Cook’s map of 1859 shows West Point. From Civil War records we learn that Sherman stationed Kilpatrick’s cavalry unit there during the last days before the Surrender, at Bennett Place. Refugees from other war zones had been congregating at West Point, some engaged in business but the majority probably unemployed and causing the usual kind of unrest and potential trouble that idleness and over-crowding engender—thus the military reason for the troops.
Kilpatrick earned himself a reputation as a dashing cavalryman, given to women and drink. There are tales still told today of how he harried the countryside, of how he threatened to hang the miller of West Point, and of how people buried their molasses and hid their daughters. Some fragrance of these adventures is caught in the stern words of General Sherman’s field orders:
“The general commanding announces to the army a suspension of hostili-ties, and an agreement with General Johnston and high officials, which when formally ratified, will make peace from the Potomac to the Rio Grande. Until the absolute peace is arranged, a line passing through Tyrrell’s Mount, Chapel Hill, University, Durham’s Station, and West Point, on the Neuse River, will sepa-rate the two armies. Each army commander will group his camps entirely with a view to comfort, health, and good police. All the details of military discipline must still be maintained, and the general hopes and believes that in a very few days it will be his good fortune to conduct you all to your homes. The fame of this army for courage, industry, and discipline is admitted all over the world. Then let each officer and man see that it is not stained by any act of vulgarity, rowdyism, and petty crime.”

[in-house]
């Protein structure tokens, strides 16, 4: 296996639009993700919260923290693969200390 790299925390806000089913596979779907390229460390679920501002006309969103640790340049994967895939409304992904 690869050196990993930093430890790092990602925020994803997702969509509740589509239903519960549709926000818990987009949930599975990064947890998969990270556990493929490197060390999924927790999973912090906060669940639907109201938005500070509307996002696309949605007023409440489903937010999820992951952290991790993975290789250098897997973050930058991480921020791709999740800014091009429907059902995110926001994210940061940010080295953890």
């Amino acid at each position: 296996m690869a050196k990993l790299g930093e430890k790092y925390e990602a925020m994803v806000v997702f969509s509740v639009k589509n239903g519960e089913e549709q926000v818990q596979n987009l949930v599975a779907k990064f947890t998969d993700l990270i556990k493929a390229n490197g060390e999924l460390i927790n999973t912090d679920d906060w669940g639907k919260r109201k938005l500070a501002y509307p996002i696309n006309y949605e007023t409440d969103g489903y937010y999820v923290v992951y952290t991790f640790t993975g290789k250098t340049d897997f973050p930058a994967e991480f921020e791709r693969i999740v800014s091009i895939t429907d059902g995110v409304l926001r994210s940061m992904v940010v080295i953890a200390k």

When the final peace was signed on April 26, 1865, at the Bennett Place, we know from family traditions that the Cabes, the Sims and McCowns were there to witness the formalities, mustering from their several mills on the Eno to join their relative Martha Bennett, grand-daughter of John Cabe and widow of the unfortu-nate Lorenzo Bennett who had died on the battlefield.
The peace though it came with surrender, was celebrated like a victory.
Another tale is told of John Cabe’s great grand-daughter. Sally McCown who lived at West Point, and of how she danced all night long in celebration.
Miss Everett told the story:
“I remember the miller John McCown. He was a prominent man, with curly hair that was gray when I saw him. He had a beautiful daughter named Sally. Her hair was curly, too, but it was black and pretty. After the war they had a ball. Sally rode horseback to the party and she danced all night till she danced the soles off her shoes. Then she rode home on horseback and took a cold and never spoke out loud anymore. I remember going with my mother to see her on her last bed. It’s like a dream seeing the sick woman in the bed.”
There is mute testimony to this story in the mill ledgers with the entries “a horse and a pair of shoes for Sally.”
There are happier stories of West Point, of picnics and weddings. There were corn shucking dances with the McCown’s at Squire Guess’ place. There were big weddings at the Lipscomb’s, descriptions of which are left in family letters. One letter tells of the wedding of William’s sister Rebecca to Robert Russell on October 16, 1866.
“was a very swell affair and I don’t know how many bridesmaids she had. They were married at Granpa Lipscomb’s and wnt afterwards to Grandma’s at Tally Ho. [The groom] fell out of the buggy and snagged the lining of his coat. I have the coat now—snag and all.
“Speaking of hospitality—an example was exhibited at this wedding. The entire country was invited, not only to witness the ceremony, but to share the wedding feast, which consisted first of what they called the meat table and two hours later the dessert table . . . [The servants] stole 40 pounds of cake that night.”